Date Approved

5-31-1996

Embargo Period

8-31-2016

Document Type

Thesis

Degree Name

M.A. in School and Public Librarianship

Department

Special Educational Services/Instruction

College

College of Education

First Advisor

Pauly, Regina

Subject(s)

Fantasy fiction; Females in literature; Young adult literature

Disciplines

Library and Information Science

Abstract

Psychoanalysts Sigmund Freud and C.G. Jung first noted the archetypal symbolism to be found in the dreams, myths and legends of people around the world. Bruno Bertelheim, a disciple of Freud, and renowned mythologist Joseph Campbell applied these principles of universal symbolism to help explain the continuing appeal of fairy tale, legend and myth in contemporary society. The thesis addresses the universality of these archetypal messages as mirrored in contemporary fantastic fiction for young adults, showing how the adolescent rite of passage explored in the heroic quest myths of primitive peoples is still used in many works of fantastic literature and cinema aimed at young adults.

The thesis notes, however, that while the quest myth is still a popular format for fantastic literature, there has been a shift in emphasis. While in the past boys were almost always the focus of tales of heroic quest, in contemporary fantastic literature the protagonist is often a girl. Even when female characters are not the central focus of a story, in modem fantastic fiction girls are more often depicted as capable, independent individuals. Additionally, the female myth of the Triple Goddess –Virgin, Mother and Crone – has begun to appear in works of adolescent fantastic literature with greater frequency.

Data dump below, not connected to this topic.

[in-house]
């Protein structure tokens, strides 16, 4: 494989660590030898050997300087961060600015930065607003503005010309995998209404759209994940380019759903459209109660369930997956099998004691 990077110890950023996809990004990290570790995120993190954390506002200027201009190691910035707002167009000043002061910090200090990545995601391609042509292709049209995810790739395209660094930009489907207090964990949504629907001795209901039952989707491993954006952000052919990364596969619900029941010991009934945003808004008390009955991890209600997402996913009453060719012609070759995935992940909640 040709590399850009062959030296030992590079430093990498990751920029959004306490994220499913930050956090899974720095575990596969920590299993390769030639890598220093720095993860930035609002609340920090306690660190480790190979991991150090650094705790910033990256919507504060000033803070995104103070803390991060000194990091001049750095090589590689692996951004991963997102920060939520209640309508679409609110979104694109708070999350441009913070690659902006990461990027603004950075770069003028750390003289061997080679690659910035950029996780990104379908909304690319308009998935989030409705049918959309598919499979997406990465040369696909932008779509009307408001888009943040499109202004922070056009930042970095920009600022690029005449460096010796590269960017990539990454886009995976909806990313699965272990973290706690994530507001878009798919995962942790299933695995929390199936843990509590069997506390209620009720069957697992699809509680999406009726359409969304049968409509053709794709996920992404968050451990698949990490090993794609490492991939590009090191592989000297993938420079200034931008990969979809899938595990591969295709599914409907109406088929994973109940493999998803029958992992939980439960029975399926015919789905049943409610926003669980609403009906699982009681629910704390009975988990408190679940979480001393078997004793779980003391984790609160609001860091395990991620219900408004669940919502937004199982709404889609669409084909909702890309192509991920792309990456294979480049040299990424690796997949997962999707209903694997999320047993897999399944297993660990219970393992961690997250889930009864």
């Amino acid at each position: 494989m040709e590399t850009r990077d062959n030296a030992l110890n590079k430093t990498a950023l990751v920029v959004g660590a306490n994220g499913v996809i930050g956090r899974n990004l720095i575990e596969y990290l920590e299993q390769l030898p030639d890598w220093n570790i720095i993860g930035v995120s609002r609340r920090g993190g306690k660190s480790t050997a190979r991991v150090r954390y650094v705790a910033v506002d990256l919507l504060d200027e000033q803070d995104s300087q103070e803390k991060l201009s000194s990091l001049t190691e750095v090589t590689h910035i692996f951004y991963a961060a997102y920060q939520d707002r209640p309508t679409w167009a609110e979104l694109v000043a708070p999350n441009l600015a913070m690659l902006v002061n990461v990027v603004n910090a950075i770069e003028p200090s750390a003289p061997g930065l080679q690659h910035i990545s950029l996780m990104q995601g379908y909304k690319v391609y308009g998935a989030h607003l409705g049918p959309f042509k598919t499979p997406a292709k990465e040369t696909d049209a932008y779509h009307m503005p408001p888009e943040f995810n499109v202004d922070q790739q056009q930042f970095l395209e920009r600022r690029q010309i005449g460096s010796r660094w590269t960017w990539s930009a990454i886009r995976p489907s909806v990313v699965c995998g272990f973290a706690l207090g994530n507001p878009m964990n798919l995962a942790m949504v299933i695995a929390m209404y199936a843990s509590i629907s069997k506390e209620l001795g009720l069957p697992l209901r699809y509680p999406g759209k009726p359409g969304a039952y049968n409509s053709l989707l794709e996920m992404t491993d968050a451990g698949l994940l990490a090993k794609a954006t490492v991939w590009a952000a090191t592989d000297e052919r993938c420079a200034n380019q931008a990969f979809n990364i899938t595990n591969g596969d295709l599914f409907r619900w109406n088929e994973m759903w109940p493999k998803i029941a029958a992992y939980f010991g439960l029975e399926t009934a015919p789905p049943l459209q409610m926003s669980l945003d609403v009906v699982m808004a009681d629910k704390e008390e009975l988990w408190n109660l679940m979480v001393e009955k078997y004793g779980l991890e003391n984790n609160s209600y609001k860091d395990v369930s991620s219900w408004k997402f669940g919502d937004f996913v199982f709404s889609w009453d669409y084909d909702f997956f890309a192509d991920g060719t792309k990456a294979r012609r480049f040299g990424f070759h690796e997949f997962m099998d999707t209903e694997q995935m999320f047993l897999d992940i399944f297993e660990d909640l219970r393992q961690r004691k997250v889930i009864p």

Chapter One addresses the importance and relevance of fantastic literature for young adults. Chapter Two explains the psychological background of archetypal analysis through a brief look at the work of Freud and Jung. It explores the views of mythologist Joseph Campbell on the importance of the mythic to modern life and looks at the support for archetypal, literary criticism from noted literary critic Northup Frye.

The third chapter examines the works of a number of authors in the area of fantastic literature for young adults and their use of the archetypal hero's quest. Authors whose works are explored are: J.R.R. Tolkien, T.H. White, Lloyd Alexander, Susan Cooper, Anne McCaffrey, Ursula K. Le Guin, Marion Zimmer Bradley, Robin McKinley and George Lucas. The chapter also looks at the changing role of women as mirrored in these works and examines how the archetypes are applied to the female characters of these novels or movies.

Chapter Four provides an overview and comparison of how the various works examined make use of the hero's quest. A changed and more central role for females is noted in all the works examined, reflecting women's changing role in society. The chapter concludes by reiterating the importance of the mythic to even modern youth.

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